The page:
From: Mike Gradman (windryder1_at_[hidden])
Date: 2001-11-21 15:28:12
Corwin and I have done some benchmarking of two
methods that we could have used for iterator stability
1. The one David Abrahams used for iterator stability
(indirect_container and indirect_iterator .. storing a
container of iterators to the data elements). This
means that the user has to populate a data container
such as a std::vector<T> and then create some other
container whose elements actually refer to elements in
that first data vector, such as a
std::set<vector<T>::iterator>. This method is a lean
and mean way to get iterator (or pointer) stability.
However, it comes at at possible cost of a loss of
memory contiguity (depending on the allocator) which
can slow down memory accesses and also extra address
arithmetic the machine must perform.
2. Our method references the data elements directly.
Vec_multiset<T> internally stores an underlying
std::vector<T> which actually contains the data. The
vec_multiset<T>::iterator stores several simple pieces
* a pointer to the vec_multiset that it is referring
* the index of the element in the vec_multiset's
* an int that tells where to look in the referred to
container's change log of inserts/erasures after the
first lookup in the container so the iterator may
update its position and thus maintain iterator
This method guarantees both iterator stability and
contiguity of memory at very little expense. The key
here is that there are no address computations
necessary each time elements are compared vs. the
indirect_iterator method which must dereference an
We believed that the direct storing of the vector data
would be much more efficient rather than the
So we performed a benchmark test to compare the two
For this test, we used a sample of 15,000,000 ints and
used a vector<int> as our base container for the
indirect_iterator-like simulation to eliminate
contiguity as a factor.
For the direct storing method (the method we used to
implement vec_multiset), we did the following:
1. Inserted the ints into the vector using
2. Called std::stable_sort() from begin() to end() on
3. Did 15,000,000 std::lower_bound() calls on the
begin() to end() range to locate a number.
We timed each step and then added the results together
to get the overall total for this method.
To simulate the indirect_container method, we had to:
1. Populate a vector<int> with the 15,000,000 elements
2. For each element vec[i] in the vector vec, we
inserted &vec[i] into a vector<int *> called pvec.
3. Call std::stable_sort(pvec.begin(), pvec.end(),
IntStarLess()) where IntStarLess::operator()(pInt1,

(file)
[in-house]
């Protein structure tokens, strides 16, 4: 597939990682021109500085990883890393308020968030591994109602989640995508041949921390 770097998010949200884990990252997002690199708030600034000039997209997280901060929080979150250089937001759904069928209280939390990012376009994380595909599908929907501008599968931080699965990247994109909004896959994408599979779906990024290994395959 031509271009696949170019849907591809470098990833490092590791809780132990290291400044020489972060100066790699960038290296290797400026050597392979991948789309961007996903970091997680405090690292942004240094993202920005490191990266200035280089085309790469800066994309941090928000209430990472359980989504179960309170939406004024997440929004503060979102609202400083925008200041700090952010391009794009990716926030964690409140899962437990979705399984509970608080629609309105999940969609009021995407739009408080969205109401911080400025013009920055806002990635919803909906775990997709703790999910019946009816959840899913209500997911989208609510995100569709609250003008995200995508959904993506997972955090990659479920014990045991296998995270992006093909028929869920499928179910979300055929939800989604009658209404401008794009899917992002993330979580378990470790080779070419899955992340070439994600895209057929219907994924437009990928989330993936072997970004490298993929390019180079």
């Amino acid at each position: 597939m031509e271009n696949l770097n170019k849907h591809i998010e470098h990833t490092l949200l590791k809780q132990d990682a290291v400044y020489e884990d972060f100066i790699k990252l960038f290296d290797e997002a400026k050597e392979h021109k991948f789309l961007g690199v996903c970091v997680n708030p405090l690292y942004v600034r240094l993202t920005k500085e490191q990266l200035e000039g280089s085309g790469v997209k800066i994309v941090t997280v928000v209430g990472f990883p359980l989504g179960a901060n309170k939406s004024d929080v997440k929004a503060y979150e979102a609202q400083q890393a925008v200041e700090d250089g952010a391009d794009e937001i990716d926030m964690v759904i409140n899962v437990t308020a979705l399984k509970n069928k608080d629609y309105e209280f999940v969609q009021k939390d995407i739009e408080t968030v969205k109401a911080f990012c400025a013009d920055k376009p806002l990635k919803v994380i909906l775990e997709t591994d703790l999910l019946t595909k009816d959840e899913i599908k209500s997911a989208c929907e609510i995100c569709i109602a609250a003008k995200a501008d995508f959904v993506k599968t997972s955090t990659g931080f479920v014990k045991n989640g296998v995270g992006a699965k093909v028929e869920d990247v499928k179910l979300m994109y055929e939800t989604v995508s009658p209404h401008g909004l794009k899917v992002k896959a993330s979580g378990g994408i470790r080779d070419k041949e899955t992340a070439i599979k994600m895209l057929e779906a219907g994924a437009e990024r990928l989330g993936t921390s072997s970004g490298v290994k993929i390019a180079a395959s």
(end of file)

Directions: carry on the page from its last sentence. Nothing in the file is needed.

pInt2) is true iff *p1 < *p2.
4. Perform 15,000,000 std::lower_bound calls over the
pvec.begin() to pvec.end() range with an IntStarLess
as the predicate.
Again, we timed each step and summed the results
together for the overall time.
We performed the same operations using each method
using the same data set and calls to
The results we got back were astonishing which
confirmed our reasoning:
---- vector<int> ----
stable_sort(vec.begin(), vec.end()): 20
*** Total time for vector<int> impl.: 52 ***
---- vector<int *> ----
stable_sort(vec_ptrs.begin(), vec_ptrs.end()): 55
Subtotal time for vector<int *> ops: 107
(but we're not done as we must add in the vector<int>
push_back time of: 26)
*** Total time for vector<int *> impl.: 133 ***
As you can see, the std::stable_sort() and
std::lower_bound() calls for the direct approach
easily outperformed the corresponding calls for the
indirect_iterator simulation. Also, there is the
additional overhaead in the indirect method of having
to push_back the objects onto the data vector even
before it starts working with the pointers.
The performance test proved that the direct approach
we used for vec_multiset is much faster and more
efficient than the use of creatures like
Caveats to these results:
1. With larger objects, the indirect_iterator method
probably would perform much faster as the sort only
swaps pointers. The direct storing method's sort call
actually has to swap the objects themselves, which can
definitely be much more expensive. In the case of our
example above this penalty does not appear since ints
2. As Dave Abrahams pointed out, if your container
holds something like String objects, then holding a
vector of pointers (e.g. String *) may not lose you
much anyway since the underlying objects are in fact
holding the data via pointers.
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